A triple-drug targeted therapy approach could offer an effective new treatment option for chronic lymphocytic leukemia (CLL) that reduces the risk for the long-term side effects experienced with chemotherapy and is given ...

Rapid responses, few adverse effects in targeted agent in Phase1 trial in rare blood disorder

December 10, 2017
In a Phase 1 trial, patients with an advanced or aggressive form of systemic mastocytosis (AdvSM), a rare blood disorder, had rapid and durable responses with few adverse effects following treatment with an investigational ...

Study shows combining chemotherapy with targeted drug boosts response in chronic lymphocytic leukemia

December 11, 2017
Among younger patients newly diagnosed with chronic lymphocytic leukemia (CLL), treatment with a combination of chemotherapy and a molecularly targeted drug significantly improves response over what is typically seen with ...

Immunotherapy strategy could be beneficial for relapsed acute myeloid leukemia

December 11, 2017
University of North Carolina Lineberger Comprehensive Cancer Center researchers report that pairing an immunotherapy drug with chemotherapy proved beneficial for some patients with acute myeloid leukemia whose disease did ...

Study explores use of checkpoint inhibitors after relapse from donor stem cell transplant

December 10, 2017
Immunotherapy agents known as checkpoint inhibitors have shown considerable promise in patients with hematologic cancers who relapse after a transplant with donor stem cells. Preliminary results from the first clinical trial ...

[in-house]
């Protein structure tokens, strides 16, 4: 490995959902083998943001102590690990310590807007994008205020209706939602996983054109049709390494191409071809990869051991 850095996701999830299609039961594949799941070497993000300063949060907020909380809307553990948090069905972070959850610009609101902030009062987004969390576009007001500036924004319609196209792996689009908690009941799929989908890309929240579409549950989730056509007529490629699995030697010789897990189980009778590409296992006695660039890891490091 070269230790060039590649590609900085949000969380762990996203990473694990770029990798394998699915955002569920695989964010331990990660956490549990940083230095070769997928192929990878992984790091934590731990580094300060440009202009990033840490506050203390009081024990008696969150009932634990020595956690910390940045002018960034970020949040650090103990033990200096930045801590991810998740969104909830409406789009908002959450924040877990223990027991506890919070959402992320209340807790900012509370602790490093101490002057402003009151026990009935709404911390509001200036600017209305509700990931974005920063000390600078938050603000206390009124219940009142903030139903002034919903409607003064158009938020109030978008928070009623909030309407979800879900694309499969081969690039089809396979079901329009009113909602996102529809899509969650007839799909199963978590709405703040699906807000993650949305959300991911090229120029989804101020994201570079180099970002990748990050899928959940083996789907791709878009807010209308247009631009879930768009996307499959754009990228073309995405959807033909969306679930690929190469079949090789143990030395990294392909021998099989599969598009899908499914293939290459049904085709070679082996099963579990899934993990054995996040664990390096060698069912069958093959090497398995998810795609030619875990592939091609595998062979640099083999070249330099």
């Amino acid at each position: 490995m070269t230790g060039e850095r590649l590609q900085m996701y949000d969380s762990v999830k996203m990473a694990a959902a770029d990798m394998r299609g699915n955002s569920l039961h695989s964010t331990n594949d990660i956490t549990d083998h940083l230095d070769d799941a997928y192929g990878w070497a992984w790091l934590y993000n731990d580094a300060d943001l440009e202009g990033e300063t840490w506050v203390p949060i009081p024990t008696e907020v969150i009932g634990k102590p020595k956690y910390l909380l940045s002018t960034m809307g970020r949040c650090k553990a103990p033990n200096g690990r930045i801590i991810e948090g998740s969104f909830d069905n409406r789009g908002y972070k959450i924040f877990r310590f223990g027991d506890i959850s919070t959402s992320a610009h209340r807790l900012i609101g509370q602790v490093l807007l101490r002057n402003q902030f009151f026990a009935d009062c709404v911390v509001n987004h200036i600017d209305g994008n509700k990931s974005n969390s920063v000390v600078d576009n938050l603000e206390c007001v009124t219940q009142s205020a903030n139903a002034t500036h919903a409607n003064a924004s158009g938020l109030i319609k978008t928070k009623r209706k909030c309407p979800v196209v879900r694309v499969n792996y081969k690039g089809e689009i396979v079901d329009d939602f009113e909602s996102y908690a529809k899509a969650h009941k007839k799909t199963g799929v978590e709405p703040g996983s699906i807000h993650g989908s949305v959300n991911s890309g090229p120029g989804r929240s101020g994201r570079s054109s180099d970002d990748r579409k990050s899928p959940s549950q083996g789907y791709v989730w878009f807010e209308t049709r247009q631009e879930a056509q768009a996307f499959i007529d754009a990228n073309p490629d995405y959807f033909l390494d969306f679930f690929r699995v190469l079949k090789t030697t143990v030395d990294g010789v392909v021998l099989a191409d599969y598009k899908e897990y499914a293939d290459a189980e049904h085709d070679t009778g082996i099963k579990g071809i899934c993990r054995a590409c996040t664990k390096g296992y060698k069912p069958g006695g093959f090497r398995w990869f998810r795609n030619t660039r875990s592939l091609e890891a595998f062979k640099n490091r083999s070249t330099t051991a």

Recommended for you

Drug for spinal muscular atrophy prompts ethical dilemmas, bioethicists say

December 11, 2017
When the Food and Drug Administration approved the first drug for people with spinal muscular atrophy a year ago, clinicians finally had hope for improving the lives of patients with the rare debilitating muscular disease. ...

FDA's program to speed up drug approval shaved nearly a year off the process

December 7, 2017
Speeding the pace at which potentially lifesaving drugs are brought to market was a rallying cry for Donald Trump as a candidate, and is a stated priority of his Food and Drug Administration commissioner, Dr. Scott Gottlieb. ...

Dangers of commonly prescribed painkillers highlighted in study

December 6, 2017
Commonly prescribed painkillers need to be given for shorter periods of time to reduce the risk of obesity and sleep deprivation, a new study has revealed.

Viagra goes generic: Pfizer to launch own little white pill

December 6, 2017
The little blue pill that's helped millions of men in the bedroom is turning white. Drugmaker Pfizer is launching its own cheaper generic version of Viagra rather than lose most sales when the impotence pill gets its first ...

Surgery-related opioid doses can drop dramatically without affecting patients' pain

December 6, 2017
Some surgeons might be able to prescribe a third of opioid painkiller pills that they currently give patients, and not affect their level of post-surgery pain control, a new study suggests.

Four-fold jump in deaths in opioid-driven hospitalizations

December 4, 2017
People who end up in the hospital due to an opioid-related condition are four times more likely to die now than they were in 2000, according to research led by Harvard Medical School and published in the December issue of ...

0 comments

Please sign in to add a comment. Registration is free, and takes less than a minute. Read more

Click here to reset your password.
Sign in to get notified via email when new comments are made.